SAN DIEGO - San Diego police were on heightened alert for the second consecutive day Friday as law enforcement throughout Southern California searched for Christopher Jordan Dorner, a fired Los Angeles Police Department officer suspected in the revenge slayings of a college basketball coach and her finance in Irvine and the ambush killing of a Riverside police officer.
10News learned that San Diego police doubled up as they went on patrol. Every vehicle out of the San Diego Police Department headquarters will have two officers in it, according to police.
Meanwhile, 10News learned that a Friday morning report of Dorner in Lakeside, which prompted a full response from the San Diego Sheriff's Department, may have been a hoax.
Deputies received a call from a person who reported seeing a suspicious man with a gun at a residence on Ketull Uunyaa Way shortly before midnight.
The caller also told authorities someone had been tied up and referenced Dorner. Authorities blocked off and searched the area around Ketuull Uunyaa Way and Wild Canyon Road.
As of 4 a.m., 10News learned that the call may have been a form of "swatting," where a caller tricks emergency and law enforcement agencies into responding to a scene.
On Thursday, the massive manhunt for Dorner focused in San Diego for much of the day after his LAPD badge and identification were found near Lindbergh Field and a possible sighting of the suspect was reported at Navy Gateway Inn and Suites.
The hotel sits next to the Naval Base Point Loma Naval Mine and Anti-Submarine Warfare complex, which was placed on lockdown for several hours amid the manhunt. By mid-afternoon, the search moved onto San Bernardino County after Dorner's pickup was found burning just off a forest road in Big Bear.
Police continued to comb the mountainous Big Bear area today and were also maintaining security details aimed at protecting colleagues named as targets in a manifesto written and posted online by the suspect, authorities said.
Read More: Full copy of Dorner's manifesto
All the areas where someone could have walked away from the truck were being searched by ground and the hunt was continuing throughout into early Friday, said Cindy Bachman of the San Bernardino County Sheriff's Department.
A winter storm was expected to bring up to four inches of snow to the Big Bear area Friday, according to the National Weather Service, but it was unclear if Dorner has ventured into the rugged terrain or if the truck was set ablaze as a feint. Bachman said she was not aware of any vehicle having been stolen since the burned out truck was discovered.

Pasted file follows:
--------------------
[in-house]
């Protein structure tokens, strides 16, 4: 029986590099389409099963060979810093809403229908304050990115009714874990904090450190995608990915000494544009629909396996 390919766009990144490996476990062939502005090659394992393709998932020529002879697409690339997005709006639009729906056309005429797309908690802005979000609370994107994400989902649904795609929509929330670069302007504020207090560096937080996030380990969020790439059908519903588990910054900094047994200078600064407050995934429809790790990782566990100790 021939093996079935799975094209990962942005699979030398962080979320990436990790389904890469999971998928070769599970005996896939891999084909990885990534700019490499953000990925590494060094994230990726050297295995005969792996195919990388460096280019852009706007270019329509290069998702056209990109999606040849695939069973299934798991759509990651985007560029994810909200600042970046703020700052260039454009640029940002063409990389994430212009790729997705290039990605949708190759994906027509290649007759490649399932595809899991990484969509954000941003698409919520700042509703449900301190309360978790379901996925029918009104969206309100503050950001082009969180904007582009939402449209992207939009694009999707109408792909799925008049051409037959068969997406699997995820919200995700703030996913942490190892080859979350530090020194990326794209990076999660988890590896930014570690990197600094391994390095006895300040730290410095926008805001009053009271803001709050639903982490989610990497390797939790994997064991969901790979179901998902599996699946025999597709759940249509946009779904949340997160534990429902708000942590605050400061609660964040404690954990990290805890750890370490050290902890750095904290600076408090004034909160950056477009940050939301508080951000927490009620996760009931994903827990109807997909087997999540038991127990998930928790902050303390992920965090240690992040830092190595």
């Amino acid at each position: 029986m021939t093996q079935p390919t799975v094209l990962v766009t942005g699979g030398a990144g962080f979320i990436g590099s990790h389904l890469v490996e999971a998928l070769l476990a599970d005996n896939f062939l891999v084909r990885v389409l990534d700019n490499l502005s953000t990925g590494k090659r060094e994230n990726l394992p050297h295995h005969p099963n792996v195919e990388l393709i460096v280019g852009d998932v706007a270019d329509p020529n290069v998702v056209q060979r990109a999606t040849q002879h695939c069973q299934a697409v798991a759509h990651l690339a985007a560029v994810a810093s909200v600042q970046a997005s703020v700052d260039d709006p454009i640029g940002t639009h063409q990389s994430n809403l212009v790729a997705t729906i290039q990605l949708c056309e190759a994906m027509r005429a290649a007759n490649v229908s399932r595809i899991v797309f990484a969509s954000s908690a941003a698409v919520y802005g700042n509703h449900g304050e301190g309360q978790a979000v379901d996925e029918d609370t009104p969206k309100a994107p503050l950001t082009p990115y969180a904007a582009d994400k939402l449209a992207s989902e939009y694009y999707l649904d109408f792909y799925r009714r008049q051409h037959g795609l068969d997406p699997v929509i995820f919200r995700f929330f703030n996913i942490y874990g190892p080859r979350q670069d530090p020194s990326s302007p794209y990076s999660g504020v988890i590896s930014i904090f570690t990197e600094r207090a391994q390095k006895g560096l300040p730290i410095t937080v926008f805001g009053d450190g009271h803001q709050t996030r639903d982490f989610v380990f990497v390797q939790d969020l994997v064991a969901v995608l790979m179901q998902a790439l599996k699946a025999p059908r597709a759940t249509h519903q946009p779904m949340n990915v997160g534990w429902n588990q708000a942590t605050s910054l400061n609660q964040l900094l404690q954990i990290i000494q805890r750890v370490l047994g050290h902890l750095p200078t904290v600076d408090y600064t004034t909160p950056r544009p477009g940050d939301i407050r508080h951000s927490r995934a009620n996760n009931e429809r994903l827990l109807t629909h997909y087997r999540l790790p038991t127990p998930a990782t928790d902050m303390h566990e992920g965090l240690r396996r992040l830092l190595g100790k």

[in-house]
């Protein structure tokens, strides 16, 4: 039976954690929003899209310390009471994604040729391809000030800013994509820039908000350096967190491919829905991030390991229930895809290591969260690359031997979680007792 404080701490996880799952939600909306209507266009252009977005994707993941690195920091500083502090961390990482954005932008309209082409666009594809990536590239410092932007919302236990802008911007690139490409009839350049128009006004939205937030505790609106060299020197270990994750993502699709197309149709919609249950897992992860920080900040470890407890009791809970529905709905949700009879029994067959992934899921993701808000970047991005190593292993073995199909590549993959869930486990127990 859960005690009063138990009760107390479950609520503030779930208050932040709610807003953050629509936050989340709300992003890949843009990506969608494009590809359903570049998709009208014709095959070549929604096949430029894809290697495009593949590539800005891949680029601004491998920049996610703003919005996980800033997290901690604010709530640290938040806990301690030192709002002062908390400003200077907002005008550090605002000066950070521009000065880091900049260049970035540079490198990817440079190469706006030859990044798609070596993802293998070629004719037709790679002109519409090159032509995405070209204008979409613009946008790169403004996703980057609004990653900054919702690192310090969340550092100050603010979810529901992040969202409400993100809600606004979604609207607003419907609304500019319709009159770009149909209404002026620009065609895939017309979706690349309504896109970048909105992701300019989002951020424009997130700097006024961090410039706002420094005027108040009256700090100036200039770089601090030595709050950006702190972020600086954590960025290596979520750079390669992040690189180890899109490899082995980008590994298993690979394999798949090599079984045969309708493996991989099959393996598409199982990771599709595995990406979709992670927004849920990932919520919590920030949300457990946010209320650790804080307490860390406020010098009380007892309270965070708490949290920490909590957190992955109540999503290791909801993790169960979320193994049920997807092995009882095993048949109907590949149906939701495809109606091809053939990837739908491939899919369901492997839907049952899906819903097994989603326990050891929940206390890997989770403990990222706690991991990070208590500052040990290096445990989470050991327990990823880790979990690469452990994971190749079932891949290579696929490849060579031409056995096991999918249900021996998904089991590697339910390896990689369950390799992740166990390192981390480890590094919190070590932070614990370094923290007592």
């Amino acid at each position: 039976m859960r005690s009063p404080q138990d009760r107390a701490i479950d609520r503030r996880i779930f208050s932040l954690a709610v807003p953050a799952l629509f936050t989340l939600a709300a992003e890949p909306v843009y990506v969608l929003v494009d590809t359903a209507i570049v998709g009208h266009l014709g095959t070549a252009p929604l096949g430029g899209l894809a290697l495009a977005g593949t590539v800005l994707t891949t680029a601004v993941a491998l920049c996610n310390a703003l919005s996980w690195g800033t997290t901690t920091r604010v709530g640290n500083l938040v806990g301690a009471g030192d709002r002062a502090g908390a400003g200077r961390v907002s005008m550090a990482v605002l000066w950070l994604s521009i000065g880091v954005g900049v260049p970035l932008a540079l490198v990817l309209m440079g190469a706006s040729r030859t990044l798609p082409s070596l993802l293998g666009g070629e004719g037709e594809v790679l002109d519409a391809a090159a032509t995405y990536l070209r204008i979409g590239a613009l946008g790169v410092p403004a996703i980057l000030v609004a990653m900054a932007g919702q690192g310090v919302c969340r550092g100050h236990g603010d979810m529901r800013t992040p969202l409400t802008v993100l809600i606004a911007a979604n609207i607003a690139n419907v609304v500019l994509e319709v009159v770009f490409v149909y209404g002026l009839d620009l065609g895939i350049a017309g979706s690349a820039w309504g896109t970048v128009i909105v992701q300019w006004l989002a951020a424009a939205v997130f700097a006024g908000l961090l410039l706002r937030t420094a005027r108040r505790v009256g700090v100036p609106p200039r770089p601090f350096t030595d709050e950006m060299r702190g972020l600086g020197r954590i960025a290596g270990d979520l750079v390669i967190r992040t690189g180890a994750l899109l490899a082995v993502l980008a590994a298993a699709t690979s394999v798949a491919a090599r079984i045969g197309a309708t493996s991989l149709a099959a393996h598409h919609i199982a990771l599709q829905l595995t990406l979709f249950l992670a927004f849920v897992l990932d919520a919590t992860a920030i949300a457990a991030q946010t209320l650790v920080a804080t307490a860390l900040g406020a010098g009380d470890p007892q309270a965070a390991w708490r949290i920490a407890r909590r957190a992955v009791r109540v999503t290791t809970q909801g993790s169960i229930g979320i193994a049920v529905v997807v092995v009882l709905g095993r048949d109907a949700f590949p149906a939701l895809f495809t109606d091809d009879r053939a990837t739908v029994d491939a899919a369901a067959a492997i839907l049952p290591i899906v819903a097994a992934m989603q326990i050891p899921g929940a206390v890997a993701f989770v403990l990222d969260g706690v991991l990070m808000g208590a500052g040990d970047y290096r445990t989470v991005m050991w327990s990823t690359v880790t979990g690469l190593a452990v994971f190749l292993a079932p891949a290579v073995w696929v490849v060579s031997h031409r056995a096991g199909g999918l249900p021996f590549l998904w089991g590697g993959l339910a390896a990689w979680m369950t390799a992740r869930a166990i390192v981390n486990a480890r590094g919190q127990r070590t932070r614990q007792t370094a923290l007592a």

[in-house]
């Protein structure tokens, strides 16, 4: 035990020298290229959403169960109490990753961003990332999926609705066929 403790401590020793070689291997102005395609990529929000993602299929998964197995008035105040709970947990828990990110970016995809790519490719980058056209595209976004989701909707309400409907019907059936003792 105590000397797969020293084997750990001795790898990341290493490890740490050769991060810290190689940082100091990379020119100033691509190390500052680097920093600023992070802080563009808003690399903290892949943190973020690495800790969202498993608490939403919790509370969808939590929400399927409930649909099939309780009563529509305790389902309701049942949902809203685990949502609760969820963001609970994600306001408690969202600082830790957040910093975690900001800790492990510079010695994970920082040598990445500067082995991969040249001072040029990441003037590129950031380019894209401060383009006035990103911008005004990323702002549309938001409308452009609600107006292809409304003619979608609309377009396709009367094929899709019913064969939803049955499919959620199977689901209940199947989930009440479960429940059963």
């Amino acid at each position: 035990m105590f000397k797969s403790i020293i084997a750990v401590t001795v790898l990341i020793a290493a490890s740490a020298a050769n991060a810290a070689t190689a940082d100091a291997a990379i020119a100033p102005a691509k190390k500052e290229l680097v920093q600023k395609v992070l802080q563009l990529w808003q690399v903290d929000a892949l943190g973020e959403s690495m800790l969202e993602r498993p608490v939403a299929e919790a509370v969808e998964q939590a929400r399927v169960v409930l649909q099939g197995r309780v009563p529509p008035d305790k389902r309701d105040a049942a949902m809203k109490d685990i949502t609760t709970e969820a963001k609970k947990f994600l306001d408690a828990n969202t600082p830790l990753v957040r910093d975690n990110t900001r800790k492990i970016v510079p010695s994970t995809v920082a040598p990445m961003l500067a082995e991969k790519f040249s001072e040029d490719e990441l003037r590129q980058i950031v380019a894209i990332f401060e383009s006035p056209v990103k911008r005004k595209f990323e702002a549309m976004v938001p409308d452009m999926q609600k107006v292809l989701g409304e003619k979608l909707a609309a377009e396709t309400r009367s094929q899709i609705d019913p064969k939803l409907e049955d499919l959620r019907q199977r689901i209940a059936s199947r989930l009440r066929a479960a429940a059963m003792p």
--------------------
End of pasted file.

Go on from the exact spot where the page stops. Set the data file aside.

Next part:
Deputies have gone to about half of the 400 vacation homes in the area and there were no signs of forced entry at any of them, Bachman said late Thursday. The pickup truck discovery led to the lockdown of Big Bear-area schools and the closure of the Bear Mountain ski resort, but the schools and
resort were to be open Friday, she said.
Dorner -- a U.S. Navy reservist whose last known address was in the 4900 block of Sharon Drive in La Palma -- is black, 6 feet tall and weighs 270 pounds.
Anyone encountering him should consider him "armed and extremely dangerous" and should not approach or try contacting him but instead call 911 immediately, police said. A tip line has been established, (949) 724-7192. People can also call Riverside police at (951) 787-7911.
The LAPD has been on a full tactical alert, which extends officers' shifts, since shortly after the Thursday morning shootings in Riverside County of three police officers, one of whom was killed, said Officer Christopher No of the LAPD's Media Relations Section.
Numerous officers have been standing guard outside LAPD headquarters in downtown Los Angeles since Dorner, 33, was identified Wednesday night as the suspect in the slayings of 28-year-old Monica Quan and her finance, 27-year-old Keith Lawrence, who were found shot to death at 9:10 p.m. Sunday in a parked
car at 2100 Scholarship in Irvine.
The couple was inside Lawrence's Kia, which was parked at the top of the five-story parking structure of the building where they lived.
According to police, Quan was the daughter of a retired LAPD captain who represented Dorner at the Board of Rights hearing that led to his firing, and the killings were carried out in an act of revenge outlined in the lengthy
manifesto, which blames Quan's father for losing his job.
Dorner was hired by the LAPD on Feb. 7, 2005, and he was fired Sept. 4, 2008, for allegedly making false statements about his training officer, police said.
After Dorner was named as the suspect in the Irvine killings, his gray Nissan Titan pickup truck was spotted around 1:20 a.m. Thursday in the Corona area by a resident who alerted a pair of LAPD officers en route to protect someone named in the manifesto.
The officers were trying to catch up to the vehicle near Interstate 15 and Magnolia Avenue